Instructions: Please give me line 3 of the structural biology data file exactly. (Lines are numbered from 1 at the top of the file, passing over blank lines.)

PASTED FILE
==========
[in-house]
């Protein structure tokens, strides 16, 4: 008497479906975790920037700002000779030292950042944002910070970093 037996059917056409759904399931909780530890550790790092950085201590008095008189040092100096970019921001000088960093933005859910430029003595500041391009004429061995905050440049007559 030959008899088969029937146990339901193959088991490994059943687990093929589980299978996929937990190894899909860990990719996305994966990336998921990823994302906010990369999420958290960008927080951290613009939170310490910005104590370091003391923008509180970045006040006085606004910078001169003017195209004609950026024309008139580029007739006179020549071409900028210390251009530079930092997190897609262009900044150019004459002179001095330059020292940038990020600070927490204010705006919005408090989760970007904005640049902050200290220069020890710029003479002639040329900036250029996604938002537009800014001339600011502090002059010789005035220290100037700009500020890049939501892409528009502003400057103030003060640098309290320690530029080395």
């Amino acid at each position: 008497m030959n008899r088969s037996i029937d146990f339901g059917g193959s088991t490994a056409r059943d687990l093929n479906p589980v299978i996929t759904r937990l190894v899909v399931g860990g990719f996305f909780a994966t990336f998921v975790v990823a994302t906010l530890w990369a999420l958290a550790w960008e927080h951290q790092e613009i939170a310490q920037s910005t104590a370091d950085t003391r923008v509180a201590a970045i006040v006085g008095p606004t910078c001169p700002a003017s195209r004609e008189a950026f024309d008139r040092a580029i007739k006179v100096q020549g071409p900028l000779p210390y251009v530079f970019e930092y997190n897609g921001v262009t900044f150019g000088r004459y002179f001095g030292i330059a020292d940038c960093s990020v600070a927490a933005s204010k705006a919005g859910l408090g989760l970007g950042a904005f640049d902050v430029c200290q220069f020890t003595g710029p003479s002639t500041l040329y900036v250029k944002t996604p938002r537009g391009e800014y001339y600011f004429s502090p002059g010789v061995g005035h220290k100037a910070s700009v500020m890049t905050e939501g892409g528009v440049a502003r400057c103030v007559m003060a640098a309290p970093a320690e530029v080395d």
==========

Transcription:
């Amino acid at each position: 008497m030959n008899r088969s037996i029937d146990f339901g059917g193959s088991t490994a056409r059943d687990l093929n479906p589980v299978i996929t759904r937990l190894v899909v399931g860990g990719f996305f909780a994966t990336f998921v975790v990823a994302t906010l530890w990369a999420l958290a550790w960008e927080h951290q790092e613009i939170a310490q920037s910005t104590a370091d950085t003391r923008v509180a201590a970045i006040v006085g008095p606004t910078c001169p700002a003017s195209r004609e008189a950026f024309d008139r040092a580029i007739k006179v100096q020549g071409p900028l000779p210390y251009v530079f970019e930092y997190n897609g921001v262009t900044f150019g000088r004459y002179f001095g030292i330059a020292d940038c960093s990020v600070a927490a933005s204010k705006a919005g859910l408090g989760l970007g950042a904005f640049d902050v430029c200290q220069f020890t003595g710029p003479s002639t500041l040329y900036v250029k944002t996604p938002r537009g391009e800014y001339y600011f004429s502090p002059g010789v061995g005035h220290k100037a910070s700009v500020m890049t905050e939501g892409g528009v440049a502003r400057c103030v007559m003060a640098a309290p970093a320690e530029v080395d």